At this stage in life your child is still figuring out who they are, and the last thing you want is a boy or a girl who they develop that identity in. You’ve probably noticed that kids dating at this age (especially the 14-15 range) are attached at the hip. They begin to find their worth and identity in a boyfriend or girlfriend instead of in Jesus. Also, at this age self-image is a major issue. When kids are still becoming confident in who they are, it is very difficult for them to fight temptations in a relationship. Another issue I have with students dating at this age is simply a maturity issue. There is still so much maturing left to do, regardless how mature you may think they are, or they may think they are. This will have a heavy impact on their relationship. Students this age, when dating, will have a tendency to ignore all of their friends and family and become infatuated with their significant other. This is extremely detrimental to their development and causes severe emotional issues during a break up. Also, don’t forget those hormones! Allowing a student to date in this age range is setting them up for sexual failure with the amount of time you are allowing them to be with someone of the opposite sex before they are anywhere near old enough to get married.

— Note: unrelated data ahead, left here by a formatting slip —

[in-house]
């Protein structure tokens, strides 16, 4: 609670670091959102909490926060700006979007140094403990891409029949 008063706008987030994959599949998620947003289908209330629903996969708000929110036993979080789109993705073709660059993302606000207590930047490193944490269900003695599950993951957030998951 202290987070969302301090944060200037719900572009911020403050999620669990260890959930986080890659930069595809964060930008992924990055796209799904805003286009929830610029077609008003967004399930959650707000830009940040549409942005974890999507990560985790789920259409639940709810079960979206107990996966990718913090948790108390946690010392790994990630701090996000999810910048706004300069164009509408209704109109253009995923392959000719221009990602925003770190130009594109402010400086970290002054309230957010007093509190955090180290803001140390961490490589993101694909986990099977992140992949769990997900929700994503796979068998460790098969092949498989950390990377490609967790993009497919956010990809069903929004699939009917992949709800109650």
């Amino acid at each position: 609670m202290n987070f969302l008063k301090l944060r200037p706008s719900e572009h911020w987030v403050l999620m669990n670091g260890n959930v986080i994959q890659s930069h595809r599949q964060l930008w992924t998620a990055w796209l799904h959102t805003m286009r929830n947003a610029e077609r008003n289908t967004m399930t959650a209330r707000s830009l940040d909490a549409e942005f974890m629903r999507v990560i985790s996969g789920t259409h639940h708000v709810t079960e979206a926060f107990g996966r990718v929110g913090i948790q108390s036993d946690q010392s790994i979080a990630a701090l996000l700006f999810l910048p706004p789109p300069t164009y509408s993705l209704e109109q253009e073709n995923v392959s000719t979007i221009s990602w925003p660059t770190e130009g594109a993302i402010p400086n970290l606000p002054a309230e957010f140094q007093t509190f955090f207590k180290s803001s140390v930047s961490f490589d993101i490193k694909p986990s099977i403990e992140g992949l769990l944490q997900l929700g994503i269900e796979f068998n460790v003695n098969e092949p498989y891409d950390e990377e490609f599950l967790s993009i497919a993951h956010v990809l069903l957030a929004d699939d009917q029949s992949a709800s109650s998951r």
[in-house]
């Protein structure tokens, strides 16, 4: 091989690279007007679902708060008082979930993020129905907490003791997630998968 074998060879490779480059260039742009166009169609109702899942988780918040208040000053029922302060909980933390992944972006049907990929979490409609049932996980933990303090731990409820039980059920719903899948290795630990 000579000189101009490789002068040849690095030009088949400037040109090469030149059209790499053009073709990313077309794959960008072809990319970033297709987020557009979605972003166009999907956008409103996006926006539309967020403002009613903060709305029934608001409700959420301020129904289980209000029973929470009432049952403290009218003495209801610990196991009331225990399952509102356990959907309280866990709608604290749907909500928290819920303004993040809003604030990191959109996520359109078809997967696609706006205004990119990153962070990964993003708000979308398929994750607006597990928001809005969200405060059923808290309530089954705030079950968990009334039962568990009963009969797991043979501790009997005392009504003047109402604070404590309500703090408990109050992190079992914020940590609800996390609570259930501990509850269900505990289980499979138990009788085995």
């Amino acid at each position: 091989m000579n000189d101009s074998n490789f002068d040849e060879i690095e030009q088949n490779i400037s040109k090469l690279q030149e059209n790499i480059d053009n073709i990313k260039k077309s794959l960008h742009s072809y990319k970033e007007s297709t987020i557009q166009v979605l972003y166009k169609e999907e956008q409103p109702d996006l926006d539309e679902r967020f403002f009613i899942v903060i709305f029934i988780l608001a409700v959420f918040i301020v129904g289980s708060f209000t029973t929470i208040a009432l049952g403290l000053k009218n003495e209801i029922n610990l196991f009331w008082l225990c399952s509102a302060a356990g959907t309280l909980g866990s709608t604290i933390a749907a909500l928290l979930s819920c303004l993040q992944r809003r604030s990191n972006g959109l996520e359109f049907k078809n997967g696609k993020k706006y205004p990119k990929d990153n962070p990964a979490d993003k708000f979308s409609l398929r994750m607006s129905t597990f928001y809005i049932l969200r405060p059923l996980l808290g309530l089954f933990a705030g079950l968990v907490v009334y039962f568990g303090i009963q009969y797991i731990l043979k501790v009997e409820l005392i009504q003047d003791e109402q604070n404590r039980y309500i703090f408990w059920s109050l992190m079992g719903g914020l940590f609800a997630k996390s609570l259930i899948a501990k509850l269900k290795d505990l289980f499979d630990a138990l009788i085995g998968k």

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Late Adolescence: Do I think teenagers should ever be allowed to date? Absolutely. And this is the stage for them to do it (16-17). There are serious benefits to your child starting to date as a teen as long as it’s at the right time. One benefit is that students can begin to learn about relationships. They begin to get a feel of what works well and what does not cope well in regards to characteristics in a significant other. Also, they begin to learn how to act in a relationship. I personally learned so many valuable things from dating in high school (both what to do and what not to do) that have been a huge help to how I act now in my marriage.

Another benefit is that dating allows students to have these types of relationships in a controlled environment. You do not want your child dating before they have undergone some serious development and identity formation, but the last thing you want is for your child to have zero dating experience with you around and then have them go off to college where there is no supervision or accountability. It is much smarter and safer to have a child date when you know where they are supposed to be, when they are hanging out at your house sometimes, and when you see them after every date.

So what’s the official answer? If you asked me straight up I would say either 16 or 17, but the real answer is where YOU have to be a parent. Students should not date until YOU feel they have a WELL ESTABLISHED identity in Christ, as well as self worth. If you recognize that your child has a tendency to find self worth in other people, help them work through that before you allow them to enter into a relationship. When our cup is empty, Jesus is the one who is supposed to fill us up and satisfy, not a boyfriend or a girlfriend. If your child has not embraced this yet, they are not ready to date. Not only are they not ready, it’s harmful to them if they do. Make sure your child is ready to handle a dating relationship maturely where their identity is found is Christ, they spend a healthy amount of time with friends as well, and they have a clear understanding of what a healthy and God honoring relationship looks like.